This results (for me at least) in WP dropping a .htaccess file in my 'domain.com' folder, which directs all incoming traffic to the 'mywordpressinstall' folder.

    Silly question: what happens if you drop the .htaccess file into the public_html folder. Does WP still choke?

  13. #13
    SitePoint Zealot tim@getdim's Avatar
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    both are pointing to http://porthuronairportshuttle.com which is where the visitors are supposed to go and where the wp files are installed.

    as stated earlier public_html IS where the wordpress files are. putting a blank .htaccess file there chokes the site and putting one there with the redirect, well, redirects as it should (as we already saw).

    maybe i wasnt clear earlier. the WP files are on the root level of public_html, NOT in a subfolder.

  14. #14
    SitePoint Zealot tim@getdim's Avatar
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    just for fun i tried pointing the redirect to http://porthuronairportshuttle.com - which causes an infinite loop which entertains me slightly.

  15. #15
    Gre aus'm Pott gold trophysilver trophybronze trophy
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    Glad you're having fun, as this must actually be quite frustrating
    If it makes you feel any better, I've got WP set up locally on a virtual machine (for testing) and I just killed that by messing about with the .htaccess file.

    Anyway, sorry I misunderstood your folder structure.
    So putting a .htaccess file in your WP root with the redirect to SitePoint works as expected.
    At least now we have a .htaccess file in your WP root which is not being ignored.

    Can you set the file permissions on the .htaccess file to 777 (the max possible), then try and update your permalink structure via the WP backend.
    What does WP say?
    Do you still get the "If your .htaccess file were writable ..." message?

    If not, then can you pull the file back off the server and see what WP has written to it.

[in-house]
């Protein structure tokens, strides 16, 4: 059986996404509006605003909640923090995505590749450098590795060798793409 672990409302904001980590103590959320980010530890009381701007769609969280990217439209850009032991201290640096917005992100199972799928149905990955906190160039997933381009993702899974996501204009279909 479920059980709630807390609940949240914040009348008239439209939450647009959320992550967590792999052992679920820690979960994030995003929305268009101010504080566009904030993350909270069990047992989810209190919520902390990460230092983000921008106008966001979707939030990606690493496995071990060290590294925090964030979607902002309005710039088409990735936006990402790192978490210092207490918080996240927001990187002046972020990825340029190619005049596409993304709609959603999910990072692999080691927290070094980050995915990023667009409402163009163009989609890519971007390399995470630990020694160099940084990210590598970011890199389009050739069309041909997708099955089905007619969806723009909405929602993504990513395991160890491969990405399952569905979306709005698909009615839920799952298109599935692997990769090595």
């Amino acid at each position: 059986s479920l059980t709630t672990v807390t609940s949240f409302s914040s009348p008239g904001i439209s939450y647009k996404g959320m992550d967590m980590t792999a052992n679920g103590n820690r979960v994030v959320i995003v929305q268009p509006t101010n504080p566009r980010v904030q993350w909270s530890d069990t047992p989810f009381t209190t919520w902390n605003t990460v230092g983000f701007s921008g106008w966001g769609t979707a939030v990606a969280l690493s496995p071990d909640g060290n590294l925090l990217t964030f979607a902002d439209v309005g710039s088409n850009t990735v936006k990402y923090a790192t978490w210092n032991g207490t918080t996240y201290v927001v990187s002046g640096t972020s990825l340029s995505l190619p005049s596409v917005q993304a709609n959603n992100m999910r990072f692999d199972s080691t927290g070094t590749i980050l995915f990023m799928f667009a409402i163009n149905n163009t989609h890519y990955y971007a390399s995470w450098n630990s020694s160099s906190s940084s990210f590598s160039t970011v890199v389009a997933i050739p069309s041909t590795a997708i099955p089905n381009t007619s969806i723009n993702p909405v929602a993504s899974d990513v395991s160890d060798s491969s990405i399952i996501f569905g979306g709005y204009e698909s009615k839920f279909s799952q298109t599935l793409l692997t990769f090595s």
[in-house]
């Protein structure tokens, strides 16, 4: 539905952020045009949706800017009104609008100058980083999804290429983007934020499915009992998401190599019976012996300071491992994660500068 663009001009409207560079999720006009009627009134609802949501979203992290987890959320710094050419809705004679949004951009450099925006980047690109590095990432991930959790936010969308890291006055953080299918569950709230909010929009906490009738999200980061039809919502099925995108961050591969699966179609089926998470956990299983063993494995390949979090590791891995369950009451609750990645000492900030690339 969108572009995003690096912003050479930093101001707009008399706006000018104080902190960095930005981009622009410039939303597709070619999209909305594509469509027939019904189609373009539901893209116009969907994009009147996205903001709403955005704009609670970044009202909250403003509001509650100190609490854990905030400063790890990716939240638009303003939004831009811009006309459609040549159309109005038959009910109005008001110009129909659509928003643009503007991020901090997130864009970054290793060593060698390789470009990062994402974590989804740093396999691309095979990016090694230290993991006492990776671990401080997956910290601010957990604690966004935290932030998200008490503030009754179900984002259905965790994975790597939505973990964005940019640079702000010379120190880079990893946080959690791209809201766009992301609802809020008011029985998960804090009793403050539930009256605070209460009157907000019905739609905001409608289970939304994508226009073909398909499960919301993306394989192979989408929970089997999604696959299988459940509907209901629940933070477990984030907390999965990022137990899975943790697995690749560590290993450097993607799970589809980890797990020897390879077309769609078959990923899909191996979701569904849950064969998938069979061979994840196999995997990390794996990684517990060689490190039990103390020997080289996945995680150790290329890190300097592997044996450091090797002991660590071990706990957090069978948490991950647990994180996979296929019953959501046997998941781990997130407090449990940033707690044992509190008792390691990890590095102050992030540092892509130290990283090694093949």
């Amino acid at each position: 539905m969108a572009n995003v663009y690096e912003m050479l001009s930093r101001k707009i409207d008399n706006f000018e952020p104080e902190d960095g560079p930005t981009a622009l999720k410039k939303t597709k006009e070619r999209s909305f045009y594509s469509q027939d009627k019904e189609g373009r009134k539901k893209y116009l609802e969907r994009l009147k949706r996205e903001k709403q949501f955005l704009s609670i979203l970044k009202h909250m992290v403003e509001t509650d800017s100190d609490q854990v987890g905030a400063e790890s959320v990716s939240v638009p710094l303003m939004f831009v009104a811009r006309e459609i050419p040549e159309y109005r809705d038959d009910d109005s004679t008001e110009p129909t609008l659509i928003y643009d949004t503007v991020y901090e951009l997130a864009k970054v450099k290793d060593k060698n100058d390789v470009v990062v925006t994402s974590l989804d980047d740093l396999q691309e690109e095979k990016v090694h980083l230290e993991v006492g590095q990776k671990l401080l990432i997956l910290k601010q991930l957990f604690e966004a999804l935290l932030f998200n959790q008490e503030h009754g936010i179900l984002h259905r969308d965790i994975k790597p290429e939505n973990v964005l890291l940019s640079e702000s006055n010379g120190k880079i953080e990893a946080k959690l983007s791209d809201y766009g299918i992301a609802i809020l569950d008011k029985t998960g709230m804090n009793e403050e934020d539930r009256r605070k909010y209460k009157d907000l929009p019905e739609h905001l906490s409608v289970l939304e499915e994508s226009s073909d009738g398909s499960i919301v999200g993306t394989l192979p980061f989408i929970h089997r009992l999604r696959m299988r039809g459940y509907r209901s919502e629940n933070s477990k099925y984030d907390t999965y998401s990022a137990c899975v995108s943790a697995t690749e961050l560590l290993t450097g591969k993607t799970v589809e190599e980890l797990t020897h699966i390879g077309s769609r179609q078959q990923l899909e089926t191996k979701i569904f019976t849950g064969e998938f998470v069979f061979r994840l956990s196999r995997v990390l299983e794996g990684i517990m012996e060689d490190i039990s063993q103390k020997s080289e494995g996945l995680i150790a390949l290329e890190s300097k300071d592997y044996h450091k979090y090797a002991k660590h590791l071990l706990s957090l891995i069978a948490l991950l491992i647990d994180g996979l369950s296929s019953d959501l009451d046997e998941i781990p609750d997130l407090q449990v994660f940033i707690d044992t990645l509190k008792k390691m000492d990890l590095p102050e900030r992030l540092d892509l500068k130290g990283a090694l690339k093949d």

16. #16
    SitePoint Zealot tim@getdim's Avatar
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    it should be noted that i tried the .htaccess file with the parameters wp generates for you if your .htaccess file is not writable - this also choked the system.

    also another amusing thing:

    when the .htaccess file is a redirect to sitepoint, i try to update the permalink structure (with max permissions) and i discover sitepoint is built with wordpress (i am redirected to sitepoint.com/wp-login.php)

    so i blanked out the .htaccess file and uploaded it again (with max permissions), updated the permalink structure... and it seems to have worked this time. what we did differently i am unsure of.

    i downloaded the file.

    here is what WP wrote to the file:
    Code:
    # BEGIN WordPress
    <IfModule mod_rewrite.c>
    RewriteEngine On
    RewriteBase /
    RewriteRule ^index\.php$ - [L]
    RewriteCond %{REQUEST_FILENAME} !-f
    RewriteCond %{REQUEST_FILENAME} !-d
    RewriteRule . /index.php [L]
    </IfModule>
    
    # END WordPress

    why did this work? what did we/I do differently? im confused...

  17. #17
    Gre aus'm Pott gold trophysilver trophybronze trophy
    Pullo's Avatar
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    Sorry man, I'm out of ideas.
    It's quite a difficult issue to debug remotely.
    It sounds like you are doing everything correctly, but if you check WP forums, there are actually quite a lot of people having problems with this kind of thing
    E.g. here: http://wordpress.org/support/topic/p...nk-to-postname (I know that's not 100% your issue, but you get the idea).

    If I was you, I would read this: http://codex.wordpress.org/Using_Permalinks and try what they suggest there.
    If that fails, I would contact your hosting company for help.
    They will be in a much better position to help you than me.